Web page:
Muslim Views of the Polity: Citizenry, Authority, Territoriality, and Sovereignty  

Nassef Manabilang Adiong

Muslim views on the polity represent the paradigmatic understandings of how Muslims relate citizenry, authority, territoriality, and sovereignty to the overarching influence of the Western nation-state system. For instance, the meaning of citizenry in the modern state system was adopted by several Muslim societies during the decolonization period. Faith or submission to the will of God was the main criterion to become part of the group (usually referred to as the ummah). However, orientalists regarded ummah as a synonym for tribe, while Arab linguists insisted on a religious connotation. Authority, on the other hand, is ultimately enshrined in the personhood of the Prophet who is the spiritual leader, executor, legislator, and judicial interpreter of God’s message. Since in reality the Prophet is no longer existing, leadership is bestowed on the subsequent followers, and sometimes the ummah may possess leadership status through a social contract between the ruler and the ruled. The manifestation of operationalized authority needs a political space, domain, or place, which is attainable via the notion of territoriality. This is loosely conceptualized as an ummah that has geographical aspects, cultural traits, and a lingua franca. In the 8th century, jurists divided Muslim territoriality into two analytical terms, the abode of Islam (dar al-Islam) and the abode of war/the enemy (dar al-Harb), while the Shia version of abodes rests in the Qur’anic dichotomy of “oppressed–oppressor.” The last concept pertains to sovereignty (hakimiyyah), commonly understood as “the will of God” and advanced by Islamists in the 20th century. In medieval times, it was understood as the promotion of public welfare envisaged in Shari’ah, while in modern times, Islamic modernists argued that Islamists wrongfully understood sovereignty and that the root word used in the Qur’an meant “to govern.” Nowadays, the assertion that symbolizes God’s sovereignty can be found in some modern Muslim states.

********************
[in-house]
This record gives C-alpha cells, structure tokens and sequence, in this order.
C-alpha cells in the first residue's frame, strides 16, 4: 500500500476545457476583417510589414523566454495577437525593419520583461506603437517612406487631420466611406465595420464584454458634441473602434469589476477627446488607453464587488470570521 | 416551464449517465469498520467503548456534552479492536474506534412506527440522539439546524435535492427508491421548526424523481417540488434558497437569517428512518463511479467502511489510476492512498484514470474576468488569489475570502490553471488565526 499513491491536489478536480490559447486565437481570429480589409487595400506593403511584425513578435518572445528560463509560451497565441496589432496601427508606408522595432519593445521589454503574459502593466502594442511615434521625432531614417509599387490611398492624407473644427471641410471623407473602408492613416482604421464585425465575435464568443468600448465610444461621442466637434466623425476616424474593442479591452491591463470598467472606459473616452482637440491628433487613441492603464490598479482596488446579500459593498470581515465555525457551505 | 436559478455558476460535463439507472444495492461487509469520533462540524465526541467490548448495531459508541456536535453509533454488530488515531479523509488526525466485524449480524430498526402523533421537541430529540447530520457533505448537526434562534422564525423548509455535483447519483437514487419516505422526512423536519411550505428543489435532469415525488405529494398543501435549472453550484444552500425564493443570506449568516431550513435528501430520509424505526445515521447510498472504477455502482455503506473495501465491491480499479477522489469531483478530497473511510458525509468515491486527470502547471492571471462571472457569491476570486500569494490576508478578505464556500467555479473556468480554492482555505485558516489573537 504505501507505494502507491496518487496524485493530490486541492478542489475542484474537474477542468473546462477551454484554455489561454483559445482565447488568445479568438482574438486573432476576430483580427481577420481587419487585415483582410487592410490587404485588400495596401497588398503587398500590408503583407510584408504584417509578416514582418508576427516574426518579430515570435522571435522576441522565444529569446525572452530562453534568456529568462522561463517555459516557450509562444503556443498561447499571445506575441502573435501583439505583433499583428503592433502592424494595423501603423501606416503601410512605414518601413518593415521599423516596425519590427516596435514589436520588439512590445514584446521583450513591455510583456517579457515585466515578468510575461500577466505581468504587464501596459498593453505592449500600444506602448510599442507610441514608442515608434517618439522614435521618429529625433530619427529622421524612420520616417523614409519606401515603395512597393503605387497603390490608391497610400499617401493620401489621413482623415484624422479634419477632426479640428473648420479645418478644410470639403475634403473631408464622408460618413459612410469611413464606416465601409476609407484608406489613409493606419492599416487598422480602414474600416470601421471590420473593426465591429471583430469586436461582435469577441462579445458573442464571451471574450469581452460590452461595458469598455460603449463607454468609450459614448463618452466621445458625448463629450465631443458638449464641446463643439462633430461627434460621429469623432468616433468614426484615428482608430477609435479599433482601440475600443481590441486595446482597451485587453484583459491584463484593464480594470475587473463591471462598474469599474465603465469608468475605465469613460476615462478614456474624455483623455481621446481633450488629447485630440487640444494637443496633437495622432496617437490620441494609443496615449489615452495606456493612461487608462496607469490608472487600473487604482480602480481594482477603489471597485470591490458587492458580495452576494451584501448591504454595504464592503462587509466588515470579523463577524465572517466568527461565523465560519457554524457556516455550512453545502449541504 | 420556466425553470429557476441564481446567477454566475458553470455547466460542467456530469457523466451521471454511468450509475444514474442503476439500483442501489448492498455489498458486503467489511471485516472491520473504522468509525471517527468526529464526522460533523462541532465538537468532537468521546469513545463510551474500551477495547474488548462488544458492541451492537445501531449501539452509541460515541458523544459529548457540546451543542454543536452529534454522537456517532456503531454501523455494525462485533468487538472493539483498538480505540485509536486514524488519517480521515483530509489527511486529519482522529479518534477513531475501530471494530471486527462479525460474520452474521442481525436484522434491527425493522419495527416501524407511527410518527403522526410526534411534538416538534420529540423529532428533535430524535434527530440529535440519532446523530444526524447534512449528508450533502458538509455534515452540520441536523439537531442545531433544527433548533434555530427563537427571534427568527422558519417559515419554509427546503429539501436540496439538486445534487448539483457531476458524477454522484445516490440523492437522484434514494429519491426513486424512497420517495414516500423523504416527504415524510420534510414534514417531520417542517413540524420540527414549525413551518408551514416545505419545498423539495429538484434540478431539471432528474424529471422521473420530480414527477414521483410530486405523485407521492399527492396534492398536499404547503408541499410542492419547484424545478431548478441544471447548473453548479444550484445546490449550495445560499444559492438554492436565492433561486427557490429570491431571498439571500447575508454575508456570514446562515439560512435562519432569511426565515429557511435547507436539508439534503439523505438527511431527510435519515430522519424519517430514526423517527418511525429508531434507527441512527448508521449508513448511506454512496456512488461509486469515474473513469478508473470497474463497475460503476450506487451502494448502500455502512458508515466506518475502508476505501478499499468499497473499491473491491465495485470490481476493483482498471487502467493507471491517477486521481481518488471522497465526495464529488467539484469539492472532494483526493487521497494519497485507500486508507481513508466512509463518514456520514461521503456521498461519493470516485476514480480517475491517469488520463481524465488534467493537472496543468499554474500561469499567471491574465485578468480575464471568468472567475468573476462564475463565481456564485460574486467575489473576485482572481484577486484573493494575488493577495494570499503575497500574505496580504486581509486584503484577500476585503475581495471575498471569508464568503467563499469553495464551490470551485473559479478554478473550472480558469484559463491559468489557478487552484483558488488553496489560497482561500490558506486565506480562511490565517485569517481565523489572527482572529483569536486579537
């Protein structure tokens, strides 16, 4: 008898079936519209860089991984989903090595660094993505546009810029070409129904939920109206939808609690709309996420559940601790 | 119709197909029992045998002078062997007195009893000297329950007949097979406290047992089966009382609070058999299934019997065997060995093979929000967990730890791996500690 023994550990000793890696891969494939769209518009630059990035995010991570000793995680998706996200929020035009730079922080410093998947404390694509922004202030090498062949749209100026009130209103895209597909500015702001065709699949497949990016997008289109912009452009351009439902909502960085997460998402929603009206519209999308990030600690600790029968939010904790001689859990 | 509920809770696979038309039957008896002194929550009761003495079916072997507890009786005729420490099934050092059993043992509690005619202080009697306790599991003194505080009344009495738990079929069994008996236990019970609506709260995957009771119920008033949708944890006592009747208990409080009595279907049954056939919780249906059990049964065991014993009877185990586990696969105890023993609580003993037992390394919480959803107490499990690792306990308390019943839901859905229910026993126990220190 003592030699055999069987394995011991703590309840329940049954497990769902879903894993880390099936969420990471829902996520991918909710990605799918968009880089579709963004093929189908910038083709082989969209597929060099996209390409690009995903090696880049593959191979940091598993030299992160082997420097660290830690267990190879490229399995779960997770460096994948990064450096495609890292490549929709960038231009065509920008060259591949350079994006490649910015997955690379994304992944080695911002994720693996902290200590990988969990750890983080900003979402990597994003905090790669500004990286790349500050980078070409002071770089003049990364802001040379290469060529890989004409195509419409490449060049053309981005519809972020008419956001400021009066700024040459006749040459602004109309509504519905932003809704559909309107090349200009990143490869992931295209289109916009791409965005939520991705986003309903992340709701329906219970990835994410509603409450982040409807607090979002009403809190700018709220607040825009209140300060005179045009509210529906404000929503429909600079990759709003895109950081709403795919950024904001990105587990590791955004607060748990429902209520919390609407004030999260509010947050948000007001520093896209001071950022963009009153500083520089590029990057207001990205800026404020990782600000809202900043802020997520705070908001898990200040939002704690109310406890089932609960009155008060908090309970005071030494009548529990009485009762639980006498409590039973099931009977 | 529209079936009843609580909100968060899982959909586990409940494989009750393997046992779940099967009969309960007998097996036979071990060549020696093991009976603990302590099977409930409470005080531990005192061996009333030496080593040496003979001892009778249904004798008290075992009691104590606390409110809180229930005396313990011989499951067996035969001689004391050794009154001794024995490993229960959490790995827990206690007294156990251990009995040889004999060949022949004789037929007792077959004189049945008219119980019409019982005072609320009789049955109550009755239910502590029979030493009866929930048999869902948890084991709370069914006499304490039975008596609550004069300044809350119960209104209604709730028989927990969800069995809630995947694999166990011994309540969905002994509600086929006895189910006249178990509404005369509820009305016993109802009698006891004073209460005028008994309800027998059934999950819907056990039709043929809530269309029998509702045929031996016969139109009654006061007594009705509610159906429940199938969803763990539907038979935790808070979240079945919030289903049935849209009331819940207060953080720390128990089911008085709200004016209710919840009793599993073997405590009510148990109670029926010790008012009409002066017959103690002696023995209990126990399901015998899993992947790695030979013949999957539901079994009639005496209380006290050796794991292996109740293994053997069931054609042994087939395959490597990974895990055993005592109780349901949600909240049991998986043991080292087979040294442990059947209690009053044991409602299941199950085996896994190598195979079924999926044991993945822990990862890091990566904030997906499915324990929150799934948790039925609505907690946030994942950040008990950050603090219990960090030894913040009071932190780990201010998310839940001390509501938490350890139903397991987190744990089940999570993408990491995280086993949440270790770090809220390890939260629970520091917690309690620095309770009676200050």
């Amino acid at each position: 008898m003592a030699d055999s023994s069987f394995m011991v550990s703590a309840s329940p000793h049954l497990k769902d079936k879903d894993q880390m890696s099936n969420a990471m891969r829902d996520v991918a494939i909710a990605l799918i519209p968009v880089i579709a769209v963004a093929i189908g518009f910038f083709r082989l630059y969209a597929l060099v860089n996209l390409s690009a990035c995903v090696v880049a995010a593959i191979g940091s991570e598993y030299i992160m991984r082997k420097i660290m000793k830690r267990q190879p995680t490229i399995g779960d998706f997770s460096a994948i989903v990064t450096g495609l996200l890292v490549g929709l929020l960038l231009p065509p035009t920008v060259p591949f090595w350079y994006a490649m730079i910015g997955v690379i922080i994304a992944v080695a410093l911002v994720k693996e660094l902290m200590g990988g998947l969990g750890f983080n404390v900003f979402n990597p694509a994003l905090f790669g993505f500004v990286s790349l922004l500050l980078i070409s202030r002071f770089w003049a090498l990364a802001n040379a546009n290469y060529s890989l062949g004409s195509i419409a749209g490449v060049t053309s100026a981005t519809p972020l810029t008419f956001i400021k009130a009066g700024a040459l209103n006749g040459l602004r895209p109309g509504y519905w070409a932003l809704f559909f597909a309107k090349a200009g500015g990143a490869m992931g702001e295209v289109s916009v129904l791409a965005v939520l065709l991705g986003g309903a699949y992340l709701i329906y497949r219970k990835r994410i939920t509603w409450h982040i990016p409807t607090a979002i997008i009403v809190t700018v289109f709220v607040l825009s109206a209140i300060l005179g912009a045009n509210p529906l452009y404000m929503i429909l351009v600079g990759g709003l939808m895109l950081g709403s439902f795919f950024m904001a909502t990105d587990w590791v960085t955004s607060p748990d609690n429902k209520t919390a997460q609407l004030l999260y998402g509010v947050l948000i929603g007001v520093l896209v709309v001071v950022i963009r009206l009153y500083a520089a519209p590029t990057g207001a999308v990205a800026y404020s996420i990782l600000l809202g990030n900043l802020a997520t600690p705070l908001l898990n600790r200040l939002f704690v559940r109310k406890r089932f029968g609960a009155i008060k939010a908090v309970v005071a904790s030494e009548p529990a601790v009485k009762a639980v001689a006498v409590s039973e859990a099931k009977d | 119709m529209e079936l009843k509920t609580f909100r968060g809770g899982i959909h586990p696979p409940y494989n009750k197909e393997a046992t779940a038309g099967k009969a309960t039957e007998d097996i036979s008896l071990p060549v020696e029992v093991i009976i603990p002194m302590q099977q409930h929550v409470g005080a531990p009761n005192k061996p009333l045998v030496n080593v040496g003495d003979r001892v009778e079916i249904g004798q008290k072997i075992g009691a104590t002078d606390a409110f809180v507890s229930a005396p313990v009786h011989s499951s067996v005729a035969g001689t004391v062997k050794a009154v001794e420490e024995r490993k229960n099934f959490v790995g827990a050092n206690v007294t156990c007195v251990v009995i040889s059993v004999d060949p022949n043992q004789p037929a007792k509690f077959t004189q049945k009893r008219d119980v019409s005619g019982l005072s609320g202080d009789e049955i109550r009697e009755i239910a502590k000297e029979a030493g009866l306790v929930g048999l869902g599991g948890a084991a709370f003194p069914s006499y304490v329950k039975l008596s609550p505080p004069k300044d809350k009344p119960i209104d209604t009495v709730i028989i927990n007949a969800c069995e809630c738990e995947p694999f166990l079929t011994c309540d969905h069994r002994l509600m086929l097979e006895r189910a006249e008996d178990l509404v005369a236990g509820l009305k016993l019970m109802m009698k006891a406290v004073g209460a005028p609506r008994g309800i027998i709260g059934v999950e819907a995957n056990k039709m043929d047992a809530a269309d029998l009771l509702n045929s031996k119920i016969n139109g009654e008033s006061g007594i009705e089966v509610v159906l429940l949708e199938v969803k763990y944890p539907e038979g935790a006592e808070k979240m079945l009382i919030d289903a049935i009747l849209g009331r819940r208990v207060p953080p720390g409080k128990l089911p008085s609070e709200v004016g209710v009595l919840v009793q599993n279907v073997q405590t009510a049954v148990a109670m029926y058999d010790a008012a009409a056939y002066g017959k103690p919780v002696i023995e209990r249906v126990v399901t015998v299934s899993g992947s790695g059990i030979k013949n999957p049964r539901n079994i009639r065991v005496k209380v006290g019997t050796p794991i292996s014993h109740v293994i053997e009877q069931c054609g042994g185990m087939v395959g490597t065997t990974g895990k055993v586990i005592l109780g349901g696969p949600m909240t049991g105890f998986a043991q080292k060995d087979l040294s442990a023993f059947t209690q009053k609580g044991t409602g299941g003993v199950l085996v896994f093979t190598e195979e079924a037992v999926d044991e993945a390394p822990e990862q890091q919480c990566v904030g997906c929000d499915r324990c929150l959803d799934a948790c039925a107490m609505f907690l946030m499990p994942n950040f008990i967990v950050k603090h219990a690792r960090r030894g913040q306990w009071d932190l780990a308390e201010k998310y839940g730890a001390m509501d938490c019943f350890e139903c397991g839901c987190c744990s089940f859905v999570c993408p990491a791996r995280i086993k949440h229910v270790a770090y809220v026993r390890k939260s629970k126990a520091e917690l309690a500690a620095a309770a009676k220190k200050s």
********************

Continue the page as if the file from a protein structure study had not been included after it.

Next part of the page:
Article

Sheep Sovereignties: The Colonization of the Falkland Islands/Malvinas, Patagonia, and Tierra del Fuego, 1830s–1910s  

Alberto Harambour-Ross

From the moment the expedition of Magellan gave Patagonia its name, it became a land where European fantasies and fears dwelled. A no man’s land inhabited by giant anthropophagites located at the antipodes of civilization, this steppe swept by icy winds was not transformed into a colonial setting until the 19th century. The territory then became the object of an ongoing territorial dispute between the new states of Argentina and Chile, whose efforts to establish sovereignty as landowners languished until the late 1870s. Nomadic indigenous sovereignties had faced slow Western expansion on the continent; here, they were swiftly replaced by sheep. On the continent, the Tehuelche were displaced; on the island of Tierra del Fuego, the Selknam faced extermination. Sheep sovereignty, fully integrated into imperial networks, was the driving force behind local state building. Just as the British pastoral colonization of the Falkland Islands conditioned any possibility of permanent presence in the South Atlantic, the sheep industry, arriving swiftly in the shape of capital, persons, and animals, allowed for the Argentinization and Chileanization of what was once the frontier of civilization. In this sense, the occupation of the Falklands/Malvinas, Patagonia, and Tierra del Fuego may be considered successive colonial processes that form part of the same frontier drive as the Empire in capital.

Article

States and Nonstate Armed Groups (NAGs) in International Relations Theory  

Belgin San-Akca